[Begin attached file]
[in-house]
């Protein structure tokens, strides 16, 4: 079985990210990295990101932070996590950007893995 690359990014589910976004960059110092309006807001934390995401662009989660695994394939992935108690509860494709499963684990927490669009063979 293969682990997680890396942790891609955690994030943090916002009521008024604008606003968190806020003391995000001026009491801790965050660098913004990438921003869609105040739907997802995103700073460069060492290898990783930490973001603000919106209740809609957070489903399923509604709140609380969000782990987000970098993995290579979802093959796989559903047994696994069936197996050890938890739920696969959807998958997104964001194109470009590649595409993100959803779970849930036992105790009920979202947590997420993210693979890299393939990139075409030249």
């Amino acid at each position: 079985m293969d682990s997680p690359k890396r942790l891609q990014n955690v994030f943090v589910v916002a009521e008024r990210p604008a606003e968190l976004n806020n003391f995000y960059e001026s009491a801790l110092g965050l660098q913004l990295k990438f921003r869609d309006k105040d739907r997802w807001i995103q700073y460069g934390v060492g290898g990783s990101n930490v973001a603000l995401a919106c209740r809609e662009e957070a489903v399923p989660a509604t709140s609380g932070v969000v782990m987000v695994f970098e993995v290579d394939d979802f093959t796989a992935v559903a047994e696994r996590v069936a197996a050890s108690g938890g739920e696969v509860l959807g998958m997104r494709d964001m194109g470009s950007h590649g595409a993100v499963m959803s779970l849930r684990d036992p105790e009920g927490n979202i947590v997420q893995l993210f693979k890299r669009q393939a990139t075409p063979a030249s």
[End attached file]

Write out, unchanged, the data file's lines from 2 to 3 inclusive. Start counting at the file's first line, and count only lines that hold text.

């Protein structure tokens, strides 16, 4: 079985990210990295990101932070996590950007893995 690359990014589910976004960059110092309006807001934390995401662009989660695994394939992935108690509860494709499963684990927490669009063979 293969682990997680890396942790891609955690994030943090916002009521008024604008606003968190806020003391995000001026009491801790965050660098913004990438921003869609105040739907997802995103700073460069060492290898990783930490973001603000919106209740809609957070489903399923509604709140609380969000782990987000970098993995290579979802093959796989559903047994696994069936197996050890938890739920696969959807998958997104964001194109470009590649595409993100959803779970849930036992105790009920979202947590997420993210693979890299393939990139075409030249």
């Amino acid at each position: 079985m293969d682990s997680p690359k890396r942790l891609q990014n955690v994030f943090v589910v916002a009521e008024r990210p604008a606003e968190l976004n806020n003391f995000y960059e001026s009491a801790l110092g965050l660098q913004l990295k990438f921003r869609d309006k105040d739907r997802w807001i995103q700073y460069g934390v060492g290898g990783s990101n930490v973001a603000l995401a919106c209740r809609e662009e957070a489903v399923p989660a509604t709140s609380g932070v969000v782990m987000v695994f970098e993995v290579d394939d979802f093959t796989a992935v559903a047994e696994r996590v069936a197996a050890s108690g938890g739920e696969v509860l959807g998958m997104r494709d964001m194109g470009s950007h590649g595409a993100v499963m959803s779970l849930r684990d036992p105790e009920g927490n979202i947590v997420q893995l993210f693979k890299r669009q393939a990139t075409p063979a030249s």